Reset Examples

The search field accepts scientific plant names, i. e. names of genera or Brassicaceae tribes.


  • Camelineae — will find information about all member genera of tribe Camelineae.
  • Arabidopsis — will find information about the genus Arabidopsis.

After having typed 3 characters, you'll be provided with suggestions from the database.

  • Phylogenetics references
  • Privacy policy in respect to your sequence data

    We store the sequence data you submit for analysis on our system and any analysis results are also stored temporarily. This is quite obviously technically necessary to provide the service available on this page.

    Sequence data can not be connected to any personal data of yours other than the technically necessary session cookie stored on your computer (see Privacy policy at the end of this page).

    Your sequence data and analysis results are stored for a maximum of one day. After this period of time they are automatically deleted. By using this service you implicitely accept these terms.


A "radial graph" representation of the tribal relationships in the Brassicacea family.

Drag with left mouse button to pan, use the mouse-wheel to zoom in and out. Click on node names to center them.


Species Checklist v1.3

ITS Phylogenetics Tool

As currently delimited, the Brassicaceae comprise 52 tribes, 351 genera, and 3977 species. Of these, 11 genera and 19 species remain to be assigned to tribes. These figures differ substantially from those estimated five years ago, in which 49 tribes, 321 genera, and 3660 species were recognized, of which 20 genera and 34 species were lacking tribal assignment (Al-Shehbaz, 2012).

BrassiBase's phylogenetic visualizations are based on a ”synoptic diagram” of phylogenetic relationships“ presented by Franzke et al. (2011) and continuously updated with most recent findings (e.g. Huang et al., 2016).

BrassiBase provides the opportunity to run your own “ITS barcode sequence” (internal transcribed spacers 1 and 2 of nuclear ribosomal DNA, including the 5.8 S gene) as query against the database.

A putative phylogenetic position will be indicated. However, the presented results cannot replace any detailed phylogenetic analysis! This tool is intended only to provide reference points for subsequent own analyses. It should be kept in mind that the presented trees are based on ITS sequences only, and they are also not constraint in their topology by evidence given from other phylogenetic studies. For the pros and cons of ITS sequences as marker in phylogenetic studies please refer to Kiefer et al. (2014).

  • Al-Shehbaz, IA. 2012. A generic and tribal synopsis of the Brassicaceae (Cruciferae). Taxon 61(5): 931 – 954.
  • Bailey, CD, Koch, MA, Mayer, M, Mummenhoff K, O’Kane, SL, Warwick SI, Windham MD, Al-Shehbaz IA. 2006. A Global nrDNA ITS Phylogeny of the Brassicaceae. Mol. Biol. Evol. 23: 2142–2160.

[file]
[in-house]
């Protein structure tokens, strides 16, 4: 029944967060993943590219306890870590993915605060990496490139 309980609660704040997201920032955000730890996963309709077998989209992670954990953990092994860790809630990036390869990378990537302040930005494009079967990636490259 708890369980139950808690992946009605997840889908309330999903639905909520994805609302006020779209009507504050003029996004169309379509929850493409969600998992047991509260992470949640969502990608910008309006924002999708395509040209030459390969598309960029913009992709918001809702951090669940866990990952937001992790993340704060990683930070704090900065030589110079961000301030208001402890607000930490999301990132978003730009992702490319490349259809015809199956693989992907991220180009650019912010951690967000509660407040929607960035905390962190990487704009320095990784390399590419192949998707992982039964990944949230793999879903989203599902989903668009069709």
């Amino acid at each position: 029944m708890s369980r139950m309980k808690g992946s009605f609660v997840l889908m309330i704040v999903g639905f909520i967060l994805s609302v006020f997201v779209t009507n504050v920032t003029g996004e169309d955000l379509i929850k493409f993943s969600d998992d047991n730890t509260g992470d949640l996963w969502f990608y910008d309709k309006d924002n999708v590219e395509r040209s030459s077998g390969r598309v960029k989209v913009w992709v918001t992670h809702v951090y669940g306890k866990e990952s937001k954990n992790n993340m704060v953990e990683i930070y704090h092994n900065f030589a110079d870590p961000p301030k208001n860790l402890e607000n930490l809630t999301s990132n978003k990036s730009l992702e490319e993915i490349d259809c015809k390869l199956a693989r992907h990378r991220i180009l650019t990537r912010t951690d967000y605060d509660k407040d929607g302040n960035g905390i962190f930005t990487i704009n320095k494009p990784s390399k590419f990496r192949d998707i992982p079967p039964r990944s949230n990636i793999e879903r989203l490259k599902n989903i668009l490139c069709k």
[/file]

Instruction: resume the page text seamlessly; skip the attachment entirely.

• Beilstein, MA, Nagalingum, N, Clements, MD, Manchester, SR, Mathews, S. 2010. Dated molecular phylogenies indicate a Miocene origin for Arabidopsis. Proceedings of the National Academy of Sciences, U.S.A. 107(43): 18724 – 18728.
  • Franzke A, Lysak MA, Al-Shehbaz IA, Koch MA, Mummenhoff K. 2011. Cabbage family affairs: the evolutionary history of Brassicaceae. Trends Plant Sci. 16(2): 108 – 116. doi: 10.1016/j.tplants.2010.11.005
  • Hohmann, H, Wolf, E, Lysak, M, Koch MA. 2015. A Time-Calibrated Road Map of Brassicaceae Species Radiation and Evolutionary History. The Plant Cell 27: 2770-2784.
  • Huang CH, Sun R, Zeng YH, Zhang N, Cai L, Zhang Q, Koch MA, Al-Shehbaz IA, Edger PP, Pires JC, Tan DY, Zhong Y, Ma H. 2016. Resolution of Brassicaceae phylogeny using nuclear genes uncovers nested radiations and supports convergent morphological evolution. Molecular Biology and Evolution 33(2): 394 – 412. doi: 10.1093/molbev/msv226.
  • Kiefer M, Schmickl R, German DA, Lysak M, Al-Shehbaz IA, Franzke A, Mummenhoff K, Stamatakis A, Koch MA. 2014. BrassiBase: Introdcution to a novel database on Brassicaceae evolution. Plant Cell Physiol., 55(1): e3, doi:10.1093/pcp/pct158.
  • Warwick, SI, Mummenhoff, K, Sauder, C, Koch, MA, Al-Shehbaz, IA. 2010. Closing the gaps: Phylogenetic relationships in the Brassicaceae based on DNA sequence data of nuclear ribosomal ITS region. Pl. Syst. Evol. 285: 209-232.
Sequences and Alignments

All sequences used in creating the reference alignments for BrassiBase were taken from GenBank. Alignments were initially created using MUSCLE and edited extensively in a subsequent step. All alignments were checked for plausibility using phylogenetic analyses (using Maximum Likelihood methods). Alignments are available for the different Brassicaceae tribes on the corresponding summary pages (use search box to the right, e.g.).

  • Benson DA, Cavanaugh M, Clark K, Karsch-Mizrachi I, Lipman DJ, Ostell J, Sayers EW. 2013. GenBank. Nucleic Acids Res 41(Database issue):D36-42
  • Edgar RC. 2004. MUSCLE: multiple sequence alignment with high accuracy and high throughput. Nucleic Acids Res 32(5), 1792-97.
  • Löytynoja A, Goldman N (2010) webPRANK: a phylogeny-aware multiple sequence aligner with interactive alignment browser. BMC Bioinformatics 11:579
  • Junier, T, and Zdobnov, EM. 2010. The Newick Utilities: High-throughput Phylogenetic tree Processing in the UNIX Shell. Bioinformatics 26:1669-1670. [Full text]
  • Katoh and Standley. MAFFT multiple sequence alignment software version 7: improvements in performance and usability. Molecular Biology and Evolution 2013 30:772-780
  • Stamatakis A. 2006. RAxML-VI-HPC: Maximum Likelihood-based Phylogenetic Analyses with Thousands of Taxa and Mixed Models”, Bioinformatics 22(21):2688–2690.


Please be patient...


Brassicaceae tribe phylogeny and statistics



/var/www/brassibase/ / DE N